This week I finally got to go on a trip to track down clients and interview them for articles I will right about them in the success stories section of IBJ’s website. The trip was fantastic, and a really great way to see a different side of Cambodia. Once I have finished the stories I will post a link to the site they are on on here.
It started on Tuesday when we left for Kampot where our first client was located. Kampot is about three hours away, I have been there before, so the drive was nothing too surprising. The countryside in Cambodia is incredibly flat which makes from some really great views of the landscape of the country. Having been to Kampot previously it was interesting going with my co-worker, Dalis, she is Cambodian and knew of local guesthouses and places to eat.
The next morning we called our client to find out where we were going to meet him, he informed us that he was no longer in Kampot as he had planned and was at his house, half way in between Kampot and Takeo, our next stop. So, we continued on driving, and made it there after about an hour and a half. He lived in a small house in a row behind a few others. We conducted the interview behind his house, and it was very successful. Dalis translated my questions and then relayed me the answers. Conducting an interview through a translator has its challenges, as there is a very defined barrier between you and the person you are interviewing. I was very conscious of this at first, but I think as the interview went on it became increasingly comfortable and the client was very responsive. After the interview, he invited us for a delicious lunch with him and we stayed and talked for a bit before going on to our next destination.
We continued driving to Takeo, and made it to the IBJ office in another hour. The staff were at lunch, so I went for a walk around and explored for a few hours. Once they returned, I spoke to the lawyer and legal assistant while we waited. They explained to me how worried they were about the prospect of IBJ shutting down for lack of funding as it would be an immense detriment to the province and people who rely on them to seek justice.
The client arrived shortly after, and I was really taken aback by how young he looked, even for fifteen years old. I was again very conscious about not making him uncomfortable with any questions, but he seemed entirely relaxed for the whole interview and had no problems whatsoever.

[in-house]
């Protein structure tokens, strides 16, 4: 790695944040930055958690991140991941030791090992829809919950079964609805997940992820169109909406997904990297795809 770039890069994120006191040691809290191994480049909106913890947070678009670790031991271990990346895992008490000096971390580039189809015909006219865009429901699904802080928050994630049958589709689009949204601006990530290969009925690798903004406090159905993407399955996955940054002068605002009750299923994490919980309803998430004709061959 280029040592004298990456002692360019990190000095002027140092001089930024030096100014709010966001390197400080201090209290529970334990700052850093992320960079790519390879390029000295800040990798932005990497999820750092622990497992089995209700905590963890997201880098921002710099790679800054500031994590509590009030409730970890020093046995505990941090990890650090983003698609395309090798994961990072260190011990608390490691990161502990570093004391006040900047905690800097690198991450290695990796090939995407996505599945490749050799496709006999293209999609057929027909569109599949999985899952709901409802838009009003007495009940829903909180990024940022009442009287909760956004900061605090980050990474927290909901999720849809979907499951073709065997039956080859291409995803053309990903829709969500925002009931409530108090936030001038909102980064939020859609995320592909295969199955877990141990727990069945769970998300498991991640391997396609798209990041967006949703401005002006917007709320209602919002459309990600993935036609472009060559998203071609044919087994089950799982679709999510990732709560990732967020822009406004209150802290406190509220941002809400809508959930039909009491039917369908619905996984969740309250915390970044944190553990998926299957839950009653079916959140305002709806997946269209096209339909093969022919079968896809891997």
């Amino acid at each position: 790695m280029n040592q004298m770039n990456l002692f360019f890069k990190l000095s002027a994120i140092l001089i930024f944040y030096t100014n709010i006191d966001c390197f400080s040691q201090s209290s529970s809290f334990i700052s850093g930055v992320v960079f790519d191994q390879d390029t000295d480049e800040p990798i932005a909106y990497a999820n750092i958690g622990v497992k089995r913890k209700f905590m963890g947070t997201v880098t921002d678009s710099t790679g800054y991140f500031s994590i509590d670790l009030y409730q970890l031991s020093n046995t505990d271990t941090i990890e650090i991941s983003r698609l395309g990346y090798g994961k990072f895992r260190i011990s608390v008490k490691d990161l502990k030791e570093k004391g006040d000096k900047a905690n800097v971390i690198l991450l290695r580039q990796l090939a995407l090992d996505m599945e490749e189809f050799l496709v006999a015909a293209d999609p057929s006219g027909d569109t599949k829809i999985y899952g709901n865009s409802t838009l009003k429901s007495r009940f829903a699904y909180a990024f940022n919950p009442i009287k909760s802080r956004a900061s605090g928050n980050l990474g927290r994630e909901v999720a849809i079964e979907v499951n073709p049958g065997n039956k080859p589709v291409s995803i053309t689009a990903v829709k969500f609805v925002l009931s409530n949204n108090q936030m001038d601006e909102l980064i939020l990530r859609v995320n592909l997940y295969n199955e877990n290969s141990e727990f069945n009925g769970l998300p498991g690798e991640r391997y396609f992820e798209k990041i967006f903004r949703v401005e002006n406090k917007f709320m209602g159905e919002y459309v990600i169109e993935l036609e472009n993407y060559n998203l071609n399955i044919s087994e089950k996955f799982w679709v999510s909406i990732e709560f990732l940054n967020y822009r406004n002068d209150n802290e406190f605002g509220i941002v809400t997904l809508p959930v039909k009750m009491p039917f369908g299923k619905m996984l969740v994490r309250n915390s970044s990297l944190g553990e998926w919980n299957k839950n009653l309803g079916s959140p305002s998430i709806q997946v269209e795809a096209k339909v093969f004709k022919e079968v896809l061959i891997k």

The following day we left to the province of Kampong Speu for the final interview. This was by far my favorite drive of the whole trip, our client was located in a small, very remote village and we travelled on many dirt roads, asking directions from so many people to try and find our way to the village. The roads were really rough with massive holes everywhere and impossible to avoid. At one point I started taking notes on where we were turning because I really wasn’t sure how we were gong to find our way back. Dalis got out of the car to ask a few people where the village was when unbeknownst to here there was a baboon chained to a pole behind her. She got a little bit too close and out of nowhere the baboon walked over and started pulling her pony tail. She was okay and not hurt, but definitely a little bit surprised.
After accidentally exploring many of the other villages in Kampong Speu, and seeing some stunning scenery we finally made it to the village of our client. Kampong Speu is one of the poorest provinces in Cambodia and is currently experiencing severe hardship due to a major drought which has extended back two years. When I met with the client there were about twenty other people who came to watch the interview, many do not leave the province so when someone comes from out of town to visit them it is a novel event. The interview went well and I heard from many different people as the case involved several different parties. Following that, we drove home and made it back by dinner time. This was a really great experience and I hope to have more opportunities for this in the future.